• In the empty worksheet, click on cell 1A (column A row 1)
    • Right click in this box
    • Click on Paste in the Pop-up menu
    • The list you created by filtering data will be copied to the worksheet

    Making Pivot Tables - to summarize values within a data field

    Create a pivot table to summarize and graph your data. For example, you can use a pivot table to analyze Species Distribution, Genus Distribution, Size Class Distribution, Tree Condition, Percent Stocking, etc.

    To create a pivot table analyzing the species distribution for all trees in the Sample Tree Inventory Workbook:

    • Click on the Insert tab at the top of the Excel spreadsheet (the All Sites worksheet tab at the bottom of the worksheet should be active)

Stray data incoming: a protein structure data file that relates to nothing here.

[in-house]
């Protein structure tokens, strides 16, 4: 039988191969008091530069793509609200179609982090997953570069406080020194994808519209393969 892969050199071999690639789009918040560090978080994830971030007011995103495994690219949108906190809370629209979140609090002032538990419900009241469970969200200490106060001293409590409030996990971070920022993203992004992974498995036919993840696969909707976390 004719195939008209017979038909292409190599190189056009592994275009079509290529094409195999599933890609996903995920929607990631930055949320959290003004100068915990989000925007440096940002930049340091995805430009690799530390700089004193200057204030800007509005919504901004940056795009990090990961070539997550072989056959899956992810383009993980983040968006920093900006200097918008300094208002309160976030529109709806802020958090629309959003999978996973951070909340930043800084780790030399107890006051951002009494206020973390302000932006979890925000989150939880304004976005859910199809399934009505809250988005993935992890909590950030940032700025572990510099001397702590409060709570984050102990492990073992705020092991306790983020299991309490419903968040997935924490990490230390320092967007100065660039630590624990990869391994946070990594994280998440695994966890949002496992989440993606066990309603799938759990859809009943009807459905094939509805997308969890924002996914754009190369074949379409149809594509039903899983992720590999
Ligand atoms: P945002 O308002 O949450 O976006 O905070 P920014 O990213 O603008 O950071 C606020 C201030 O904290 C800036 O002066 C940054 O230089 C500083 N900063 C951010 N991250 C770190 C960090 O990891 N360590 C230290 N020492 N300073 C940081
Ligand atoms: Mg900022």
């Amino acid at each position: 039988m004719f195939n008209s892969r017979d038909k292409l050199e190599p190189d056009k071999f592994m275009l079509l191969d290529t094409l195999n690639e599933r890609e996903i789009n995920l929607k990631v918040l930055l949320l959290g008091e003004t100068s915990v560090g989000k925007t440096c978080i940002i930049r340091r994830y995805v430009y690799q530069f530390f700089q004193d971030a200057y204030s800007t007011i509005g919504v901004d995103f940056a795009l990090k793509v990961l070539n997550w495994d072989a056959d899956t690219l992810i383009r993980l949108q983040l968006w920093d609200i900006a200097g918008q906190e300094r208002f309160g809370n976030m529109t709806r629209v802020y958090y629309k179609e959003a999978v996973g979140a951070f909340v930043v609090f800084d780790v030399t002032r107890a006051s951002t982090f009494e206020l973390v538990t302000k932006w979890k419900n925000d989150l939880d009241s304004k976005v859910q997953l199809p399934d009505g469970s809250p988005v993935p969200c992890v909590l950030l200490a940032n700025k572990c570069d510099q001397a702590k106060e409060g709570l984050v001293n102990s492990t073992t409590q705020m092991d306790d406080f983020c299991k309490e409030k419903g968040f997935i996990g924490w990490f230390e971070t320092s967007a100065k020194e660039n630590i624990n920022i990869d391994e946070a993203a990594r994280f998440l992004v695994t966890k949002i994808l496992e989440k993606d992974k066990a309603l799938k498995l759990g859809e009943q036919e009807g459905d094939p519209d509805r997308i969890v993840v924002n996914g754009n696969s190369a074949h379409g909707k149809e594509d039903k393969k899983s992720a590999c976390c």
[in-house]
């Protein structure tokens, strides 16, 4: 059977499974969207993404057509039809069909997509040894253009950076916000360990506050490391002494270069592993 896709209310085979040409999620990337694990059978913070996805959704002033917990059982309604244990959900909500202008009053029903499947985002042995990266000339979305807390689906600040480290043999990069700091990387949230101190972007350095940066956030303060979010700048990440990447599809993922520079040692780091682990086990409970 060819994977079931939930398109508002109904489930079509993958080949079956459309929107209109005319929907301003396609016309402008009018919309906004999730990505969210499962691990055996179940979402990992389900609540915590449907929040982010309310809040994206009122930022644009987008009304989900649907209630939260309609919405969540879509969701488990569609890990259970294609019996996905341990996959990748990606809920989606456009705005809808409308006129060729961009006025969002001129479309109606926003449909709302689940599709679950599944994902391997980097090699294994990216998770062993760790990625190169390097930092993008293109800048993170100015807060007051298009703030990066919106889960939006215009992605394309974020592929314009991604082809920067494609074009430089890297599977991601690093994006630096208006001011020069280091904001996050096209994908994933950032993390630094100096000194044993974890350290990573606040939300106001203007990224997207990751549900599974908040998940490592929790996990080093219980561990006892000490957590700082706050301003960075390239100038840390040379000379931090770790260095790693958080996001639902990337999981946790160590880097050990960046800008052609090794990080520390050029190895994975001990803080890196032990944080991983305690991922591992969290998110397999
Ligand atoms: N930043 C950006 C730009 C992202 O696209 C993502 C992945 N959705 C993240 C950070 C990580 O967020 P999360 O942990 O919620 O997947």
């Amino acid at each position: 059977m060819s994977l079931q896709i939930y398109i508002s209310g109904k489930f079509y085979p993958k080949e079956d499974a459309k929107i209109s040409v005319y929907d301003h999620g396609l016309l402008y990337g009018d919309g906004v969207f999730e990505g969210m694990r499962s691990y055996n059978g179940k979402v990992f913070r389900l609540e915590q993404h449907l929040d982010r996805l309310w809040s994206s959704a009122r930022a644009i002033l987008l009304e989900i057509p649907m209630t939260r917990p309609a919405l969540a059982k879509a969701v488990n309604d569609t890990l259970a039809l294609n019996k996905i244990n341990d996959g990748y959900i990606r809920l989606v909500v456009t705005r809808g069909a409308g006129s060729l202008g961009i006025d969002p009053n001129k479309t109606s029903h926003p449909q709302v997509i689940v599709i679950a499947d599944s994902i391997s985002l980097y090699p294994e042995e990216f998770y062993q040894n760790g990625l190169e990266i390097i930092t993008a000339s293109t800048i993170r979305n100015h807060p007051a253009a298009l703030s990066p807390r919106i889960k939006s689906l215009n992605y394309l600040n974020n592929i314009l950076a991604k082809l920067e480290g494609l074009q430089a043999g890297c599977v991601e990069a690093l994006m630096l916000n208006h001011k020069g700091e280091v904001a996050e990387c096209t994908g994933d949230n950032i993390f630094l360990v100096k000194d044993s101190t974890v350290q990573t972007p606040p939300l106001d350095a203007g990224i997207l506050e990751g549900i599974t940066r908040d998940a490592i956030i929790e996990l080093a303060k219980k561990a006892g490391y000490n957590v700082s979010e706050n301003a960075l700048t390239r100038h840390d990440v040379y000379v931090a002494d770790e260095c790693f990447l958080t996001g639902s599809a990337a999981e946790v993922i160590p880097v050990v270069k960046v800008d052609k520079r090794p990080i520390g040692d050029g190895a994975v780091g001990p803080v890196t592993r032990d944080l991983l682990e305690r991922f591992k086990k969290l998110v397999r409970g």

• Click on PivotTable (extreme left, below the Office Button)
    • In the Create Pivot Table message box, the default settings are to select all the records in the worksheet as the range and to place the Pivot Table in a new worksheet - if these settings are acceptable, click Okay at the bottom of the message box
    • A new sheet will be created with a Pivot Table Tools menu appearing at the top of the spreadsheet
    • On the right side of the spreadsheet, under Pivot Table Field List, click in the empty box next to Botanic Name
    • Column A will be filled with a column listing all botanic names found in the worksheet and the Row Labels window at the bottom of the Pivot Table Field List will contain "Botanic Name"
    • Place the cursor on "Botanic Name" in the Pivot Table Field List so that it is highlighted and drag "Botanic Name" into the ∑ Values window
    • Column B will be filled with a count for the number of trees of each species found in the worksheet (see image below)
    screenshot
    Larger image
    • Right click on cell 3A: Count of Botanic Name
    • In the Pop-up window, click on Summarize Data By - a new Pop-up menu will appear to the right
    • Click on More Options at the bottom of the menu